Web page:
- The depiction of British culture in fantasy films.
Why is every fantasy land in every fantasy film inhabited by British people? They are fantasy lands for a reason. They don’t exist. This seems like a trivial complaint, but lets take it a step further and imagine if people spoke in Ebonics in fantasy films. Then some brows would be raised. The lord of the rings, for example, is dripping with cultural appropriation.
- The portrayal of the female figure on bathroom signs.
Every woman wears a dress? Some men wear dresses too, but you don’t see male bathroom signs with a dress on them. Why is this? I thought we lived in the 21st century.
- Cultural appropriation in Pornography regarding the black phallus.
Every see a pornographic video labeled “Big black cock”. The porn industry is stealing, and using black sexuality as a money making operation.
- The phrase “things aren’t so black and white”
This phrase assumes that black and white are drastically different. Why can’t black and white live in harmony
- The fact that we only refer to minorities when it comes to race
We are all equal…Except some people are minorities. How does that make any sense? There are plenty of people out there, and plenty of minorities. How many people floss three times a day? Not many. Why don’t we refer to excessive flossers as minorities? They are a minority group after all. The reason is because we decide to only distinguish between race.
- The Dunkin Donuts sign that says “See you soon”
Corporate America mocking the fact that we are shackled to caffeine. Caffeine is a drug after all, and Dunkin Donuts knows that they are exploiting our addictions. Can you imagine a “see you soon” sign at the Methadone clinic? It would cause quite the hullabaloo.
- Wafers at church are always white
Jesus was Middle Eastern. What Middle Easterner do you know has pale white skin? Not too many. Most are dark skinned, pushing black. So why in church do the wafers resemble a fleshy white skin tone?
Uconn, Storrs- This past weekend the Uconn LGBT club kicked off their yearly drag show “The Rainbow Showcase.” In past years the show has received minimal attention; only a select few students within the LGBT club know about it. With a low budget, and a lacking in promotional efforts, the show managed to receive substantial attention this weekend after being heralded in Uconn’s school paper as “The Drag Show of the year.” The success of this years Rainbow Showcase can be attributed to the most striking drag queen to have ever performed in Drag. Her name is Miss Mo.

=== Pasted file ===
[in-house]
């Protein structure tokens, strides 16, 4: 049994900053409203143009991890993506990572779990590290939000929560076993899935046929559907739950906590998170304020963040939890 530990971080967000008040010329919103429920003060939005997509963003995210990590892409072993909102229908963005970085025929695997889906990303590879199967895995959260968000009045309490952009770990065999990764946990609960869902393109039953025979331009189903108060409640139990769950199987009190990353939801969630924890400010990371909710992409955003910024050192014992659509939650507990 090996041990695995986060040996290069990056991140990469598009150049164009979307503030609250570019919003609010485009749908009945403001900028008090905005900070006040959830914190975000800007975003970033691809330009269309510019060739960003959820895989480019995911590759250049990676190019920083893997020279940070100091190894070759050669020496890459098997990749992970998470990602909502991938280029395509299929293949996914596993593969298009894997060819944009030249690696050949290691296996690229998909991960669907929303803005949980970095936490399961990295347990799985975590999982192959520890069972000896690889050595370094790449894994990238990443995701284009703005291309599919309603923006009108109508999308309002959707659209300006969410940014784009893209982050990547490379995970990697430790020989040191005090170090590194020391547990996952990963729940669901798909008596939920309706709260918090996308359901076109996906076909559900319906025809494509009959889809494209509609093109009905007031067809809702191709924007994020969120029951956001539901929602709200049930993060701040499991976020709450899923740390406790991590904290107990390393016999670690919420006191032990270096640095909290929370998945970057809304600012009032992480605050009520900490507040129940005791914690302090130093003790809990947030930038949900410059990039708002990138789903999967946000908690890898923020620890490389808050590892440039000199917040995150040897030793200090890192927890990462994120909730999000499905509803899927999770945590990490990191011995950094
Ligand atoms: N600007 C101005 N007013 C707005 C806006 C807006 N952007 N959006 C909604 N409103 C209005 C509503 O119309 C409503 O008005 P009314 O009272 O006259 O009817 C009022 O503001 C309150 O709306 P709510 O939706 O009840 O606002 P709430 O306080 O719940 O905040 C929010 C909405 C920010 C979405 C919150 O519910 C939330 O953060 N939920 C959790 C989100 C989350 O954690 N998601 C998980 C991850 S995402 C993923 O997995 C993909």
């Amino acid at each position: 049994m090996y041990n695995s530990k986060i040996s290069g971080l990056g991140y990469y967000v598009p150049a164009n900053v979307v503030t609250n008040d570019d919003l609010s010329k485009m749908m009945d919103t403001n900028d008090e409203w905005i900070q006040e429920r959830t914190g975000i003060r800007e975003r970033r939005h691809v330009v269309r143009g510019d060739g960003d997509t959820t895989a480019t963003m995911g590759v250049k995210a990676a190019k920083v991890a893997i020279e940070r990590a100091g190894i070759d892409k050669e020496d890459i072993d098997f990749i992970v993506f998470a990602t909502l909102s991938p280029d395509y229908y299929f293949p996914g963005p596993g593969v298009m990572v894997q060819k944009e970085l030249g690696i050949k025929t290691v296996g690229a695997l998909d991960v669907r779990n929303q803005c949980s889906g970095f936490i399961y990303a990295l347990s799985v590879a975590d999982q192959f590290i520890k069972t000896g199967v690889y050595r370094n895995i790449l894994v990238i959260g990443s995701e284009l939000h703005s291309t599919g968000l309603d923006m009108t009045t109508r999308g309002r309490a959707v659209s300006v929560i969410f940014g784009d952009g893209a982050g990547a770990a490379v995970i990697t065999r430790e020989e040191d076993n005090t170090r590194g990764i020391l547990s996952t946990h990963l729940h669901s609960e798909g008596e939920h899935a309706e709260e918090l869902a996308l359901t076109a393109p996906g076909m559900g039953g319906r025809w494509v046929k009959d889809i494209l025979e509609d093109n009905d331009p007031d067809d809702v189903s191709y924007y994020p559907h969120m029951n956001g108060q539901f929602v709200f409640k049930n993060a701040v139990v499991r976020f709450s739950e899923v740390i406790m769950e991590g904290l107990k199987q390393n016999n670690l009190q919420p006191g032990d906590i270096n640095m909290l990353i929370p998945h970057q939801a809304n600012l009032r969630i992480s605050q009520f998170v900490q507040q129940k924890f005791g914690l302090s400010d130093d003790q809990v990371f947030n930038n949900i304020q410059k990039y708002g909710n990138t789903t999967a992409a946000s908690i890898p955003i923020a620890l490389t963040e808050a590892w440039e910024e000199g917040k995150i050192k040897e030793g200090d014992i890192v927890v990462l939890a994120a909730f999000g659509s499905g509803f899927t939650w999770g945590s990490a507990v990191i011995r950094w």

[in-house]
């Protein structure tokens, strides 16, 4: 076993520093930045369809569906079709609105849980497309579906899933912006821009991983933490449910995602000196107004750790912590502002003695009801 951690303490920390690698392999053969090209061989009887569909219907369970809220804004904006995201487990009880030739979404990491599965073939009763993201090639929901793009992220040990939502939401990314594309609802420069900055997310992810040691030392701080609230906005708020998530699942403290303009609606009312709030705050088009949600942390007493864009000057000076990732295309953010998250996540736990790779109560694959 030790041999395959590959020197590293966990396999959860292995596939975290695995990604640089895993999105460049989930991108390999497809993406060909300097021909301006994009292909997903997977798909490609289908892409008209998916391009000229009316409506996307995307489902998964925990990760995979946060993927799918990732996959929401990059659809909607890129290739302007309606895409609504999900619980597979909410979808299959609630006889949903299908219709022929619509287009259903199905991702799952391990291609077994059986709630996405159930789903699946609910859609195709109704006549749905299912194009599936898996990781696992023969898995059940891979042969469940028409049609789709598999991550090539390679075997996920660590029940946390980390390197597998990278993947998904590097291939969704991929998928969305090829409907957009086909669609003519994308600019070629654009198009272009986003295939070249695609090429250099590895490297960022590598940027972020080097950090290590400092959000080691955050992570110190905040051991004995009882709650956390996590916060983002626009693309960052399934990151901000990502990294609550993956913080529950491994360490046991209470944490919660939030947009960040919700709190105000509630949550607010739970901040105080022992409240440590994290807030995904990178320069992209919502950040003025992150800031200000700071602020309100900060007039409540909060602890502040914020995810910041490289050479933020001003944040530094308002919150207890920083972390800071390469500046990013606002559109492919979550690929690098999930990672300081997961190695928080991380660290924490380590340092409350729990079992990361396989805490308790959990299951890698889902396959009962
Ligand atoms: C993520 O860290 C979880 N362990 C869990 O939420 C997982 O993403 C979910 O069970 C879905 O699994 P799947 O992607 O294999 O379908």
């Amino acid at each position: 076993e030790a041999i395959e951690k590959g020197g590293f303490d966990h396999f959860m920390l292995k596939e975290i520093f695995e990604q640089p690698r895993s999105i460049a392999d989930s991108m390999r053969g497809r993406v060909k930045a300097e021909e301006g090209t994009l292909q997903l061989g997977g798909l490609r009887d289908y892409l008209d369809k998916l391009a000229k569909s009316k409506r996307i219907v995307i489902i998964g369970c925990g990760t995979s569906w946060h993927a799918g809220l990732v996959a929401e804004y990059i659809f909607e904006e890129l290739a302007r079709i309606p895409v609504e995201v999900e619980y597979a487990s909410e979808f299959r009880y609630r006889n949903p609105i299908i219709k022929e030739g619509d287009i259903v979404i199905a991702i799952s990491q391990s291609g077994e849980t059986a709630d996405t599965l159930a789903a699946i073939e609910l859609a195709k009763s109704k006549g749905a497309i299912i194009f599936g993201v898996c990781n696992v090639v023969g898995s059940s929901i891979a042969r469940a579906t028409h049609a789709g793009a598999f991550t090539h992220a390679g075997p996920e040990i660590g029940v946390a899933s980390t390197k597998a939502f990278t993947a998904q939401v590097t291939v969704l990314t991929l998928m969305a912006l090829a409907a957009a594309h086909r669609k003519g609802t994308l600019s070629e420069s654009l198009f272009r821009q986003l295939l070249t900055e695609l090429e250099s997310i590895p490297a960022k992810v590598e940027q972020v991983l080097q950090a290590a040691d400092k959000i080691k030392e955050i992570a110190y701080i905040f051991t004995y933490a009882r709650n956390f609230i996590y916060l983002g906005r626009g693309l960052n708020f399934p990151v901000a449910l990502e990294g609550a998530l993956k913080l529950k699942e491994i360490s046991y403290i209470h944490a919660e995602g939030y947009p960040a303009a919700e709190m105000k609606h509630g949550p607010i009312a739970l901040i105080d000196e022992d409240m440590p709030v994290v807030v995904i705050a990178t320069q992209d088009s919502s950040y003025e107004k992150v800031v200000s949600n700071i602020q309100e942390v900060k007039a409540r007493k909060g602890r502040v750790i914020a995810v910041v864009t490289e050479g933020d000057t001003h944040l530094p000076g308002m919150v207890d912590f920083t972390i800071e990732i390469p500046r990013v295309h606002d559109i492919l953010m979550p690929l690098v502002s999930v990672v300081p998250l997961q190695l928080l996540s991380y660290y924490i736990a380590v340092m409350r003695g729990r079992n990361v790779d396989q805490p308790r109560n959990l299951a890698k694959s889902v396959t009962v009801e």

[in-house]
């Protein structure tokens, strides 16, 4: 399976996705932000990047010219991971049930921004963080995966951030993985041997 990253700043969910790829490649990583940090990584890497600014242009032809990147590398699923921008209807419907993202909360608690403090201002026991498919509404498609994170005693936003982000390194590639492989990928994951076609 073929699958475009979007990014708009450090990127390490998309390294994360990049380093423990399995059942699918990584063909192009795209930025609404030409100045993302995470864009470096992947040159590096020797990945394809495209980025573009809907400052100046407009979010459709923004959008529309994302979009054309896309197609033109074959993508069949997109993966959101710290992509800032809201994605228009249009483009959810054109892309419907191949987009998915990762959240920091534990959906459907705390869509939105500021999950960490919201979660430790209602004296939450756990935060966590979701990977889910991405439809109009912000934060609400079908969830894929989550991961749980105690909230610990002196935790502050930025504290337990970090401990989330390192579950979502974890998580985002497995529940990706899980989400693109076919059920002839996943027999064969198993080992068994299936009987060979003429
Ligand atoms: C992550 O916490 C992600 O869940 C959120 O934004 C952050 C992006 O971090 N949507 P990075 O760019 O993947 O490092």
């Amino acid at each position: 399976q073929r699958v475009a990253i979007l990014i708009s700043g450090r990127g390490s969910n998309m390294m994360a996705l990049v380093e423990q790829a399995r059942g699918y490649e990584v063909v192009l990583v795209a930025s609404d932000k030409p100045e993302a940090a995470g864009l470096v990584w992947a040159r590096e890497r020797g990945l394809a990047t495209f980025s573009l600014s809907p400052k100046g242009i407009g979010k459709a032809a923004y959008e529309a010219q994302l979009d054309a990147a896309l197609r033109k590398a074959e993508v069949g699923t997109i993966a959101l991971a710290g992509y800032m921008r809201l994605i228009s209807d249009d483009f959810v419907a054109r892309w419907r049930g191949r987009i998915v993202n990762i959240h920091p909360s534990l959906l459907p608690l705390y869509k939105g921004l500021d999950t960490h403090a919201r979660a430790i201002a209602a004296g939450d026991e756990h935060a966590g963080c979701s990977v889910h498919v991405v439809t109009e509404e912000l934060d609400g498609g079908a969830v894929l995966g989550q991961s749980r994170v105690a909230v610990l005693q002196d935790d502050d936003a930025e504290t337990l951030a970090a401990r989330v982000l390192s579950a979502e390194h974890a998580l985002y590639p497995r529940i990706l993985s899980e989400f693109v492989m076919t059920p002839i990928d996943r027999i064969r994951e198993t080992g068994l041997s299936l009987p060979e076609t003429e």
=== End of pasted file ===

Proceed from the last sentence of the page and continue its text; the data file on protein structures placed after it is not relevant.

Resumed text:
Mohamed Abad, a Junior and Political Science major at Uconn Storrs, was born a male. He identifies as a male too, but he likes to participate in Drag. He identifies as homosexual, which is strictly prohibited in his culture and religion. Despite the stigmatization he was met with when coming to America, he maintained his homosexuality with flamboyant grace. He has been overwhelmed with pride “I came to America in ’04, and I never knew that people like me had a refuge. Here at Uconn we have a great LGBT community and it just makes me feel at home” he said to us in a recent interview.
Although he likes to be called by his real name, some of his closest friends know him as “Miss Mo.” Miss Mo is Mohamed’s Drag alter ego. This year he wished to publicize his sexuality and celebrate womanhood to help viewers better understand culture, heritage,and femininity. He did this by participating in the Rainbow Showcase.
His Drag costume was simple. He wore the cultural feminine gown of his heritage. The Burka.
The Burka is a full body cloak worn commonly by Muslim women. It has stood the test of time and has many references in the Qur’an. Miss Mo wanted to drive home the idea that commercialized femininity is simply a construct of Western culture. The idea that certain clothing makes a woman attractive, like leggings or the classic Marilyn Monroe style dress, are some of the misconceptions about female identity that Miss Mo wanted to eradicate. Her costume was so influentially diverse and culturally significant that she was featured in a New York Magazine article.
If you see her on campus, don’t be shy to call to her. Miss Mo.